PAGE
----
Love that lasts: Berkeley’s four-year couples

couple
Zöe McBride/Courtesy

On their first date as freshmen, they saw “Drive.”

“Which I didn’t know was a date,” said Sarah.

“It was pretty clear that this was a date,” replied Nick. “I’m not going to go see a date movie because we’re going on a date. I’m going to go see a movie with a date.”

“I liked it,” said Sarah. “It was just a lot of blood.”

Four years later, this is still a staple in the story of Nick Bacarella and Sarah Abbott Ladner’s relationship. And as they stumble over the history of their courtship — comfortably interrupting or correcting each other — one could have easily assumed that they had been together for four decades, not four years.

Bacarella hails from New Jersey; Ladner, Minnesota. Far from their homes and families, Bacarella somewhat attributes their quick coupling to the fact that each sought companionship. But, he says, there was also something else: something indescribable and palpable at once.

“Sarah is my best friend,” said Bacarella. “I’m excited to go home at night, not to hang out with my girlfriend, but to hang out with somebody who truly understands me.”

To find a connection with another person that overrides one’s yearning for independence in college is astounding. And few other couples have managed to sustain a connection like Ladner and Bacarella’s. But those who have made the four-year journey contend that their relationship has been invaluable to their college experience.

“For the most part, it’s been smooth sailing,” said Ladner. “Although,we’ve always joked about this rumspringa thing.”

Rumspringa is an Amish concept that explains the period during which Amish teens are allowed to explore the world beyond their immediate community. Essentially, it is a trial period for debauchery.

“So we always joke, ‘Ha, ha. Rumspringa,’ ” said Ladner. “We know that college is a time where you just experiment. Like, I always pictured my abroad experience being like myself and like going and doing whatever I want and going from different country to different men.”

“I was waiting for that!” said Bacarella, laughing.

“But in the end, that was never enough of a draw to end such a good thing,” said Ladner.

Like Ladner and Bacarella, Benjamin Calder met Becca Medvin his freshman year, and the two have dated ever since. Medvin was in Clark Kerr Building 17; Calder, in 16. Medvin was an English major from Miami; Calder, a recruited football player from Houston. Medvin has a wide smile and bright-brown eyes that sort of match her hair. The two kindled a friendship that coasted along until Halloween of that year when, according to Medvin, it all started.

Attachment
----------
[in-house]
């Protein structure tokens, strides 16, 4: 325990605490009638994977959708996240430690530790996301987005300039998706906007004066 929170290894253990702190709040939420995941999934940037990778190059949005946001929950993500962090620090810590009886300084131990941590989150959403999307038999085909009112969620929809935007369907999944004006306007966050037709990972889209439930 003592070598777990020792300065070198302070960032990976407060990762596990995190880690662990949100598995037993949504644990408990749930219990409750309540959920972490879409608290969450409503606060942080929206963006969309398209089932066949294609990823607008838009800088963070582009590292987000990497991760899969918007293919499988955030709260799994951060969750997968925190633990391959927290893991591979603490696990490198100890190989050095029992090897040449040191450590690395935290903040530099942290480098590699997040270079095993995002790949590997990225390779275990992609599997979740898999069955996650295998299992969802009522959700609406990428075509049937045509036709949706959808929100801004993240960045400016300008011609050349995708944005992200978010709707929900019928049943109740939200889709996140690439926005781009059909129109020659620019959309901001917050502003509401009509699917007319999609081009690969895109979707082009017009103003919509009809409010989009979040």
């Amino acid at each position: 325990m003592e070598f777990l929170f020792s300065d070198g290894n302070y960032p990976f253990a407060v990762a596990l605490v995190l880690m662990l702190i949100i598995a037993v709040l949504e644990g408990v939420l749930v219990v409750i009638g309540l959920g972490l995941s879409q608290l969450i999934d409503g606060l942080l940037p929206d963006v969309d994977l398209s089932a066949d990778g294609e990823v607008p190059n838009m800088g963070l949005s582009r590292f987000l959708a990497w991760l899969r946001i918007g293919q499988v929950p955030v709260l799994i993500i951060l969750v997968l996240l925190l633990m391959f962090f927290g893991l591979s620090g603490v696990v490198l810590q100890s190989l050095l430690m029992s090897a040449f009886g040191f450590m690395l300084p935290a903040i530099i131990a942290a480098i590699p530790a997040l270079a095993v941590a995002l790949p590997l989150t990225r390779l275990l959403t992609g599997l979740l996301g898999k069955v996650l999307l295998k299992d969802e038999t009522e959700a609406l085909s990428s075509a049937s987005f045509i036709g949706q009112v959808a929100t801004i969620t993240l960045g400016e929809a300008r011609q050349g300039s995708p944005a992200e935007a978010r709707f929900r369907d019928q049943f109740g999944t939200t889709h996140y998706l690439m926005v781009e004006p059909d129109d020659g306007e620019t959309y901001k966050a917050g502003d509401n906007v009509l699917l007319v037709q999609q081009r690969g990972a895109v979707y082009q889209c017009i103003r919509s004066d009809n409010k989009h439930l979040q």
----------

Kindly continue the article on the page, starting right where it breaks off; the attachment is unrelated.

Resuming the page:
“When I think about it, it’s like, ‘Yeah, you want to go to parties and hook up with as many people as you can because it’s college,’ ” said Calder. “But it’s also so superficial. At the end of the day, I’d rather wake up in bed next to my best friend.”

When Sarah Graham and Jonathon Woo started dating in 2010, they were prepared for a challenge. The two have always been long distance — Jon graduated from UC Irvine last year, and Sarah is a senior at UC Berkeley.

“We knew it was going to be difficult,” said Graham. “We were going to make it work because we wanted it to. … When you find the person that you truly love, you’re going to make things work.”

“I still feel like the luckiest guy in the world,” said Woo.

But as college comes to a close, each of the couples finds themselves at a crossroads.

Next year, Bacarella is moving to Hong Kong for work. Ladner has yet to decide whether or not to accompany him. But the two don’t see her decision having too much clout on the future of their relationship — they figure that it’ll work somehow, some way.

“I just mean, we’ve had so much time that we know how the other person works and what they want and don’t want,” said Bacarella. “Whatever she decides, I’ll work with. I think that’s a healthy level of commitment”

Calder is going to stay for another semester, and Medvin isn’t sure what she wants to do postcollege. Both Graham and Woo are starting new jobs in Los Angeles and moving back into their parents’ homes to save money. Eventually, they hope to live together.

If college is a microcosm of young adults experimenting with life choices, then two people navigating their way to romantic love is a wonderful outcome of the process. Look around Berkeley and see the people running around looking to medicate their inflammatory loneliness and entangling themselves in the mess of emotions that accompanies attraction. Love is rapture; it is grist. It is compelling and consuming; it is biological and ineffable.

And, for some, it can survive the UC Berkeley undergraduate experience.